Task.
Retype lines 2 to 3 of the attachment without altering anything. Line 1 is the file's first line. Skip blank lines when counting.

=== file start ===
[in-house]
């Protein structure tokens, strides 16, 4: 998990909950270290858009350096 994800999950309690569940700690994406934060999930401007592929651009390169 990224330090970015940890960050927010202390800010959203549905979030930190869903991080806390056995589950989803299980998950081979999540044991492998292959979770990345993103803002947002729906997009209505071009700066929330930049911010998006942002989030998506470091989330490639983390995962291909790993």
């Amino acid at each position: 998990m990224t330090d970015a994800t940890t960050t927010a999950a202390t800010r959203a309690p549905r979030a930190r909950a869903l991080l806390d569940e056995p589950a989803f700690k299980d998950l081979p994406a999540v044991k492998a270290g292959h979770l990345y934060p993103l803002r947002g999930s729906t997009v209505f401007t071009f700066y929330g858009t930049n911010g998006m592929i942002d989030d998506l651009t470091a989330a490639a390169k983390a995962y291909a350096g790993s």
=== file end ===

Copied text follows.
């Protein structure tokens, strides 16, 4: 998990909950270290858009350096 994800999950309690569940700690994406934060999930401007592929651009390169 990224330090970015940890960050927010202390800010959203549905979030930190869903991080806390056995589950989803299980998950081979999540044991492998292959979770990345993103803002947002729906997009209505071009700066929330930049911010998006942002989030998506470091989330490639983390995962291909790993």
């Amino acid at each position: 998990m990224t330090d970015a994800t940890t960050t927010a999950a202390t800010r959203a309690p549905r979030a930190r909950a869903l991080l806390d569940e056995p589950a989803f700690k299980d998950l081979p994406a999540v044991k492998a270290g292959h979770l990345y934060p993103l803002r947002g999930s729906t997009v209505f401007t071009f700066y929330g858009t930049n911010g998006m592929i942002d989030d998506l651009t470091a989330a490639a390169k983390a995962y291909a350096g790993s």